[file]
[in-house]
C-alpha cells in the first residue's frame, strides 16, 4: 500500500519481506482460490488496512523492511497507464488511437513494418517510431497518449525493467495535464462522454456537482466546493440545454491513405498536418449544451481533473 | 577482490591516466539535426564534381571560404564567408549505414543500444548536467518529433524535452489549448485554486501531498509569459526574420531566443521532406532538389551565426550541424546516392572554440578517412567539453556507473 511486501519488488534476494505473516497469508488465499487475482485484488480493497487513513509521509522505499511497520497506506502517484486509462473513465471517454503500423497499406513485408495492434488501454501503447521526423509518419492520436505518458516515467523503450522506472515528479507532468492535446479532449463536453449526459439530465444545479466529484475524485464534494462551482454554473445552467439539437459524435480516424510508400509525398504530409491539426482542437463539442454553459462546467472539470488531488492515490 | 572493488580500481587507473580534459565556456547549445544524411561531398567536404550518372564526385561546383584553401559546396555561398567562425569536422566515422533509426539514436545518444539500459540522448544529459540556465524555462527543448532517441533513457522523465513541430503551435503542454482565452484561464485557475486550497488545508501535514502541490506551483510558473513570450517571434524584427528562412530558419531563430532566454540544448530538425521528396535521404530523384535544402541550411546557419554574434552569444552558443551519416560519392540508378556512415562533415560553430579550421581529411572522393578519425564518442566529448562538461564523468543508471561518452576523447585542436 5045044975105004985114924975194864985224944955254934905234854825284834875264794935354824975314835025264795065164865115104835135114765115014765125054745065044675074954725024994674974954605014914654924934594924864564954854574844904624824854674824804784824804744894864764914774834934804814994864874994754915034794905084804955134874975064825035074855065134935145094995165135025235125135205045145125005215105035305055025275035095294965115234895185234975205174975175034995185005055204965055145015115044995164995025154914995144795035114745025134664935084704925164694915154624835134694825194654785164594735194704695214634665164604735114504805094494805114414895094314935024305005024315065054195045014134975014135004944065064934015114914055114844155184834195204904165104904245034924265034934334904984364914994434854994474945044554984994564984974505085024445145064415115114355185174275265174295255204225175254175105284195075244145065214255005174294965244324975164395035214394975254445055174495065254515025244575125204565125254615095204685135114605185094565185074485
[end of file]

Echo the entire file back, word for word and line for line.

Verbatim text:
[in-house]
C-alpha cells in the first residue's frame, strides 16, 4: 500500500519481506482460490488496512523492511497507464488511437513494418517510431497518449525493467495535464462522454456537482466546493440545454491513405498536418449544451481533473 | 577482490591516466539535426564534381571560404564567408549505414543500444548536467518529433524535452489549448485554486501531498509569459526574420531566443521532406532538389551565426550541424546516392572554440578517412567539453556507473 511486501519488488534476494505473516497469508488465499487475482485484488480493497487513513509521509522505499511497520497506506502517484486509462473513465471517454503500423497499406513485408495492434488501454501503447521526423509518419492520436505518458516515467523503450522506472515528479507532468492535446479532449463536453449526459439530465444545479466529484475524485464534494462551482454554473445552467439539437459524435480516424510508400509525398504530409491539426482542437463539442454553459462546467472539470488531488492515490 | 572493488580500481587507473580534459565556456547549445544524411561531398567536404550518372564526385561546383584553401559546396555561398567562425569536422566515422533509426539514436545518444539500459540522448544529459540556465524555462527543448532517441533513457522523465513541430503551435503542454482565452484561464485557475486550497488545508501535514502541490506551483510558473513570450517571434524584427528562412530558419531563430532566454540544448530538425521528396535521404530523384535544402541550411546557419554574434552569444552558443551519416560519392540508378556512415562533415560553430579550421581529411572522393578519425564518442566529448562538461564523468543508471561518452576523447585542436 5045044975105004985114924975194864985224944955254934905234854825284834875264794935354824975314835025264795065164865115104835135114765115014765125054745065044675074954725024994674974954605014914654924934594924864564954854574844904624824854674824804784824804744894864764914774834934804814994864874994754915034794905084804955134874975064825035074855065134935145094995165135025235125135205045145125005215105035305055025275035095294965115234895185234975205174975175034995185005055204965055145015115044995164995025154914995144795035114745025134664935084704925164694915154624835134694825194654785164594735194704695214634665164604735114504805094494805114414895094314935024305005024315065054195045014134975014135004944065064934015114914055114844155184834195204904165104904245034924265034934334904984364914994434854994474945044554984994564984974505085024445145064415115114355185174275265174295255204225175254175105284195075244145065214255005174294965244324975164395035214394975254445055174495065254515025244575125204565125254615095204685135114605185094565185074485